Posts Tagged ‘armenian music’


[Web Wrap]: Rock ‘n Roll Rebels – Bambir go from Strength to Strength.

September 22, 2010

By Onnik Krikorian via Oneworld Multimedia Blog

YEREVAN, Armenia – It’s well past midnight when Narek Barseghyan and Arman Kocharyan, lead guitarist and bassist with the Armenian rock band Bambir, return home. For once, they’ve decided to call it an early night, providing me with the opportunity to interview them over a bottle of vodka diluted down with orange juice.

Please continue reading here.


Credit: Onnik Krikorian / Oneworld Multimedia


[Armenian Landscapes]: Yeraz im Erkir HAYASTAN!

September 22, 2010

[Listening to Armenia]: John Psathas’ A Cool Wind

July 27, 2010

By Daniele Faye Sourian Sahr

“I have always been drawn to the duduk because of its supreme ability to give voice to grief…‘crying through music’ but at the same time…comforts and soothes.” – John Psathas

New Zealand-based composer of Greek origin, John Psathas, was learning about the tragic events of 1915 when he wrote the piece, A Cool Wind, for string quartet. Despite the distance in time and geography, he was digesting the horrors of Armenian history, having also affected his Greek ancestors in the 1920s. The piece, whose sound is influenced by the Armenian wind instrument, the duduk, grew as a journey of personal, cultural, and national grief, both mourning the past and breathing life into the present.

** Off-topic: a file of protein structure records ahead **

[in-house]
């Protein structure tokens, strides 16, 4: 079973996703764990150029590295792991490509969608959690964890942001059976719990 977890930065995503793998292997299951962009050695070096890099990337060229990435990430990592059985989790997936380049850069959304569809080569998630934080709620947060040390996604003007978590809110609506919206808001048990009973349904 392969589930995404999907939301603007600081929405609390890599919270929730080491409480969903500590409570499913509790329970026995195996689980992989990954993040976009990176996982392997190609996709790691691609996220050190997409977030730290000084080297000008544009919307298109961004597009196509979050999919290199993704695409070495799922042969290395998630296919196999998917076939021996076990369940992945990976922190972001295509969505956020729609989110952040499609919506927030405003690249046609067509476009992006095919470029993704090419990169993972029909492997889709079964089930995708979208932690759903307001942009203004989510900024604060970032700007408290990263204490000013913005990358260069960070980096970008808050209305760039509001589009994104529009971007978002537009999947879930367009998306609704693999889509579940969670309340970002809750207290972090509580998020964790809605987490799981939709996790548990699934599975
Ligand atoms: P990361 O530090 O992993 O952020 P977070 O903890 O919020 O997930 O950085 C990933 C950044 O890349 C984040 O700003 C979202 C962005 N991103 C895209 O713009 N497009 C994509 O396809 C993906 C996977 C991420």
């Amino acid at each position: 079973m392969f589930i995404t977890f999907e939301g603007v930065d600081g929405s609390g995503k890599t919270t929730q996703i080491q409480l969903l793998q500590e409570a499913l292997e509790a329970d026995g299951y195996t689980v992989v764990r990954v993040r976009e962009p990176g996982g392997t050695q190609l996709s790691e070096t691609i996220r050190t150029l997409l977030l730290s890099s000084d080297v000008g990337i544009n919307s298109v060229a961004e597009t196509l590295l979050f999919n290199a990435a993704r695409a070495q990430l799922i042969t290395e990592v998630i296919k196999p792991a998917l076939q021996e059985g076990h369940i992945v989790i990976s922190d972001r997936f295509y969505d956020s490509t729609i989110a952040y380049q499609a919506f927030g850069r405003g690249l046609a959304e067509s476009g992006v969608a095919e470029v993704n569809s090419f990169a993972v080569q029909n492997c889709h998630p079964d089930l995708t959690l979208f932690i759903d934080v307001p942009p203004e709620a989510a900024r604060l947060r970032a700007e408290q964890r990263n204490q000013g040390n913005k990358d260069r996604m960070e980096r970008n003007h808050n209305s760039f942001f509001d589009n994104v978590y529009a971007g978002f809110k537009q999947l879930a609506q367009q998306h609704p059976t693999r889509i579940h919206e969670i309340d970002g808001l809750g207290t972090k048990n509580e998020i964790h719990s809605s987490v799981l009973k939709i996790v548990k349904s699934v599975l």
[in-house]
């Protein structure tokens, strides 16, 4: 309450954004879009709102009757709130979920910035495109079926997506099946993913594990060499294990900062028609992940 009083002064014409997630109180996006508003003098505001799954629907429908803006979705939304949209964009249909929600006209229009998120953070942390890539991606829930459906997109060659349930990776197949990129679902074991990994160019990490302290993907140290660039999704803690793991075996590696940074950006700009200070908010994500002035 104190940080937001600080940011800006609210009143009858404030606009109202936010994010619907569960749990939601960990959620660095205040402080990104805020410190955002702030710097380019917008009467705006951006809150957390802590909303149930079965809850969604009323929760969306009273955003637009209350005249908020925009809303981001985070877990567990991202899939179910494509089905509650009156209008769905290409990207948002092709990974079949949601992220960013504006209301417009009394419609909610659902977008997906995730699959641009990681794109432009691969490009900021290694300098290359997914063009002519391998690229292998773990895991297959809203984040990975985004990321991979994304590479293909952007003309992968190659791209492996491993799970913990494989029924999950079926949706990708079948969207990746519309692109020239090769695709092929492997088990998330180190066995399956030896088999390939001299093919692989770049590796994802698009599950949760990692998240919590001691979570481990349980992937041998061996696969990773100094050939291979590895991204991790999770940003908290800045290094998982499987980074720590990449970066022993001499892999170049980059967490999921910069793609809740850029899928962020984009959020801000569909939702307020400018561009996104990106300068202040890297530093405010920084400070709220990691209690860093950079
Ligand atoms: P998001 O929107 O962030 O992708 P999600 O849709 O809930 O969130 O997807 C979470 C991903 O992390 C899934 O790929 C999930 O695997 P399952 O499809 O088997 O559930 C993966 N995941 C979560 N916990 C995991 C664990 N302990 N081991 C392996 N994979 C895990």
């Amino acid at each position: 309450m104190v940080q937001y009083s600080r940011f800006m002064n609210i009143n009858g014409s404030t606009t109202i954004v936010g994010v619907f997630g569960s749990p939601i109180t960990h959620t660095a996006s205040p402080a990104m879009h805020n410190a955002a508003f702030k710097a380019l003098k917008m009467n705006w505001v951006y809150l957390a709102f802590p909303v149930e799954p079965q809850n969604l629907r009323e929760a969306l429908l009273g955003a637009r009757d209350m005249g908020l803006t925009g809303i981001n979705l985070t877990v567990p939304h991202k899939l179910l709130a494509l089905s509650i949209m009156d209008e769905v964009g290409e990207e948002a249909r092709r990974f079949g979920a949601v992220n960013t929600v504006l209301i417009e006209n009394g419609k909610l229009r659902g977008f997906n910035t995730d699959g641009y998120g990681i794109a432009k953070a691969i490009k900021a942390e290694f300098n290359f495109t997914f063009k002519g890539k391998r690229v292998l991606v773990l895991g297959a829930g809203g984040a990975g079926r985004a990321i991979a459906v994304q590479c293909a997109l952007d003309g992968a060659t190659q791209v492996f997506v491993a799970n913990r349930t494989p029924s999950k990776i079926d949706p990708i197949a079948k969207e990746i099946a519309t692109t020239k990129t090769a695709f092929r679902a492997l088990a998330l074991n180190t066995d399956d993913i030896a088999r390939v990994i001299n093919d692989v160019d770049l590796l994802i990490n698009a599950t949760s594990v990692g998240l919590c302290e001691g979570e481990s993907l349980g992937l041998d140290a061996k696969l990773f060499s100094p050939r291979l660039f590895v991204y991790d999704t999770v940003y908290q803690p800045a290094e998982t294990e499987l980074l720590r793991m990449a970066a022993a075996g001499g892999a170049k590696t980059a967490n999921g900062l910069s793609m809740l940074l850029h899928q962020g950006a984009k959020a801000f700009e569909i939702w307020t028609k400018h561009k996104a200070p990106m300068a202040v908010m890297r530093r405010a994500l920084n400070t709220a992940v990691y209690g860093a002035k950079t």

Composer, John Psathas

John Psathas.jpg

Credit: Nina Pearson

The emotions provoked a creative process of pen to music staff in which he aimed to emulate the singing human qualities of the duduk while letting the essence of the composition lead him onto the next note, through the next rhythmic pattern, into the creation of the next measure, until the life of the piece, as he said, would “communicate to me what it wants to become.”

I happened upon the premiere of A Cool Wind like a stroke of unavoidable fate shared between two people with common history. Commissioned by Chamber Music New Zealand for the Takacs Quartet, the piece was premiered in the US at Carnegie Hall. I was there for the standard quartets of Schumann and Beethoven so thoughtfully and gently evoked by the Quartet’s famously mature and fluid sound. But nestled unexpectedly between two Western greats, A Cool Wind’s layered silky texture immediately pulled me into a different realm of mystery, question, and elusive answer.

The piece not only carries the duduk’s singing quality of elongated, thoughtful and sorrowful tones (Psathas was influenced by the mesmerizing aura of Djivan Gasparyian’s playing) but captures at the same time a feeling of forward movement. Listening, I felt the past as an entity always present, reminding us, like a wind wafting over and passing on, while always subtly propelling us forward.

“More than anything, this small piece of mine, so tiny in the scale of human experience, is an offering: of remembrance, of hope, of sadness and suffering but mostly of solace.” – John Psathas

Here is a midi rendition of the string quartet, A Cool Wind.


[Armenian Life]: Aram Khachaturian & The Rolling Stones.

July 22, 2010

By Celine Kaladjian